One More Day- A Magical Story: Part 1 of 4

Written by Rae Ann Norell on . Posted in Blog

Taken 1/2 mile be fore he died.  Photo by K. Johnson, for Idaho Statesman.

My son. Taken 1/2 mile be fore he died. Photo by K. Jones, for Idaho Statesman.

I have recorded dreams about my son David since he died in 2004. Lately, I’ve been concerned that my dreams have dwindled quite a bit. However two weeks ago I was blessed with a vivid dream. I walked into the living room, and David was sitting on my couch, wearing his black Revolution tee shirt. “Hi, Mom,” he said. I was so happy to see him. Surprisingly, I had the same dream two more times in the next few days. I was happy, thinking this was a visitation dream, what some consider to be a type of dream where our loved ones who have passed on visit us in our sleep and talk to us, as opposed to a regular dream.

                A few mornings later, after having showered and dressed, I walked into the living room. There on the couch was David in his Revolution tee shirt and blue jeans! I gasped loudly and fell to the floor, my heart pounding in my chest. Was I dreaming? David said, “Mom, don’t be scared. It’s me, you aren’t dreaming. I was given permission to visit you for a day.”

                I was crying and couldn’t get off the floor. David walked over, knealt down and helped me to my feet. He was real. His physical presence was solid. We hugged a long time while I wept on David’s shoulder. He cried too, although he tried to hide it from me.

                After what seemed like an hour, when my heart beat returned to almost normal, we sat down on the couch. “I can’t believe this, “ I said. “I’ve hoped and prayed for this for eight years, but knew if I did see you I’d be scared and might have a heart attack.”

                “I know it’s shocking,” he said. “I tried to give you a heads up about this visit in your dreams. I couldn’t email or call you in advance,” he laughed.

                “I got the dreams,” I said. “I remember the only other time I had a prophetic dream, it came in a group of three dreams. I was 10 and my cat had been missing for a week. We assumed she was dead. I dreamed three times that the cat woke me up when she hopped on my bed. One morning she really did hop on my bed. How long can you stay?” I asked.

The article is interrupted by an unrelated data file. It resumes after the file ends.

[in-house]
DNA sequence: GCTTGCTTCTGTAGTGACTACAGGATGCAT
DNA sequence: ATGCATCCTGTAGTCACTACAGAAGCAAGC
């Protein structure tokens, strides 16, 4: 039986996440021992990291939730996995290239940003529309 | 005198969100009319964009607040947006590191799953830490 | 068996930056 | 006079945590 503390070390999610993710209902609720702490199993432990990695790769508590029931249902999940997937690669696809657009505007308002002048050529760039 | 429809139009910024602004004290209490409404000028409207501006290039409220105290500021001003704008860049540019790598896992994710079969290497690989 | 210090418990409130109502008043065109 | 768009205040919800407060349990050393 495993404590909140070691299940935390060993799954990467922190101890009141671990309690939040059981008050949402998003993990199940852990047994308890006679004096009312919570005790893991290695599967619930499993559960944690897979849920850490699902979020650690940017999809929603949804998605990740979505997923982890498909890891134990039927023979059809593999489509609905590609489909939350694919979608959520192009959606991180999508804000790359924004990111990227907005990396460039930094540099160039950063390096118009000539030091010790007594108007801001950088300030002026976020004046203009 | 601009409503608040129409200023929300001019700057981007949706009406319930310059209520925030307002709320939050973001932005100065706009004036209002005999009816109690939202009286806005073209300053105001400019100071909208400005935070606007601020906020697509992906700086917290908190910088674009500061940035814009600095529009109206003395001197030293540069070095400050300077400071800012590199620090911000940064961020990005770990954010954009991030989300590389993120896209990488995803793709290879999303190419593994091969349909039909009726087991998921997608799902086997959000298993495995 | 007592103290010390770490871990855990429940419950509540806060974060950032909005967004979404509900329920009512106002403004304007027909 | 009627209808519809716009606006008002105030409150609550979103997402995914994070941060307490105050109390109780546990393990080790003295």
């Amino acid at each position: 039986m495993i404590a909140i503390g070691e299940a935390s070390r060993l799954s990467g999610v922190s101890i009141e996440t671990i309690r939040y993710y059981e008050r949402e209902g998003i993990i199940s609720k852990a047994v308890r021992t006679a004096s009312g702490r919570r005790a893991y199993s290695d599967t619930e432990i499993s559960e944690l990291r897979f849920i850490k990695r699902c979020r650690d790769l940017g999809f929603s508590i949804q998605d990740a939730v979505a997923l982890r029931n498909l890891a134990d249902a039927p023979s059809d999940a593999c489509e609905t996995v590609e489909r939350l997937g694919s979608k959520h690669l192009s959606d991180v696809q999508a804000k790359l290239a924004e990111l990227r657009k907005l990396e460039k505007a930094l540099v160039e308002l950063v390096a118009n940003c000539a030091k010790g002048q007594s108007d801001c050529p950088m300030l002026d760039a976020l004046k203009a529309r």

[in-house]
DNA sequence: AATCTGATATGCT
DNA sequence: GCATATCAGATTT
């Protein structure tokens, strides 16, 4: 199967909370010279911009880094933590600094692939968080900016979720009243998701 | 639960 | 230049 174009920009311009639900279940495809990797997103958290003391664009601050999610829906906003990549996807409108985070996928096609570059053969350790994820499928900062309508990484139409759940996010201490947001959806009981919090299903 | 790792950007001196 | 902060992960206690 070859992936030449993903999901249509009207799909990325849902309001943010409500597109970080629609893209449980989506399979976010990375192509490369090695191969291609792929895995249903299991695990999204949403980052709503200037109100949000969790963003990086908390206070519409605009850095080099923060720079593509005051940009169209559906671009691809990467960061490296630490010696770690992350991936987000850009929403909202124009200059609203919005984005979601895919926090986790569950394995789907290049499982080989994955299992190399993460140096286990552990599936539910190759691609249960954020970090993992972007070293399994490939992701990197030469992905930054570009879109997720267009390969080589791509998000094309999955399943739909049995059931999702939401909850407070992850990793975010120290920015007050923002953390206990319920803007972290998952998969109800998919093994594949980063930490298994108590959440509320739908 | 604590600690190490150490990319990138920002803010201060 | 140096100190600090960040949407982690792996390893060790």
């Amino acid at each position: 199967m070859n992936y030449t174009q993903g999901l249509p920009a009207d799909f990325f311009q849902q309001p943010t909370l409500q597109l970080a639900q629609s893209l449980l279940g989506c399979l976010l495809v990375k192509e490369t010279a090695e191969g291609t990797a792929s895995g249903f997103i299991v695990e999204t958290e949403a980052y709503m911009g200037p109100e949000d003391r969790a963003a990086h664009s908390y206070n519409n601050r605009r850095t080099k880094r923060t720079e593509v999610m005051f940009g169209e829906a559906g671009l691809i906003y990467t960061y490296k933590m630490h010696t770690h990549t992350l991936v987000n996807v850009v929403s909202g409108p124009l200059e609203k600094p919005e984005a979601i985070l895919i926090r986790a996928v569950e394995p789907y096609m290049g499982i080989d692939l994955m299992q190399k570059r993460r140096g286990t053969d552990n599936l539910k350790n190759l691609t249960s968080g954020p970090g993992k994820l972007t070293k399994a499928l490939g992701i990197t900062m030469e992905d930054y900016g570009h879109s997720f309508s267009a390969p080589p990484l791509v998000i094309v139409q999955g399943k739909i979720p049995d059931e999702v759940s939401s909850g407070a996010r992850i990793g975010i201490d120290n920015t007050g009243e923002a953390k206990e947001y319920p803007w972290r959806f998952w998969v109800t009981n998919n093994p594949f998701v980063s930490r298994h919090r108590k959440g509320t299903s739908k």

“About twelve hours. No one else can see me on this visit, so I’ll have to go before Howard gets home.”

To be continued……….

Be Gentle with Yourself

Written by Rae Ann Norell on . Posted in Blog

As a mother who lost her only son a few years back, these are just a few things
I have learned in my own grief walk:

  • Everyone grieves differently.  There are no rules when it comes to grieving.
  • Everyone grieves in their own time frame. This is not a race or a contest.
  •  Be patient with yourself.
  •  Be patient with others—although they may say or do things that are not helpful to you, in most cases they are trying to help.
  •  You do not have to accept people’s well-meaning advice.
  •  Take one step at a time.
  •  Give yourself permission to grieve.
  •  Surround yourself with a few positive, helpful friends/colleagues/relatives, even if it is just one person. Not everyone is cut out to help others grieve.
  •  Give yourself permission to take a break from what others expect from you.
  • Talk about your loved one. By saying their name we help keep their memory alive. 
  • grief tips for grievers

 

(Image from google images)

An Inspiring Book

Written by Rae Ann Norell on . Posted in Blog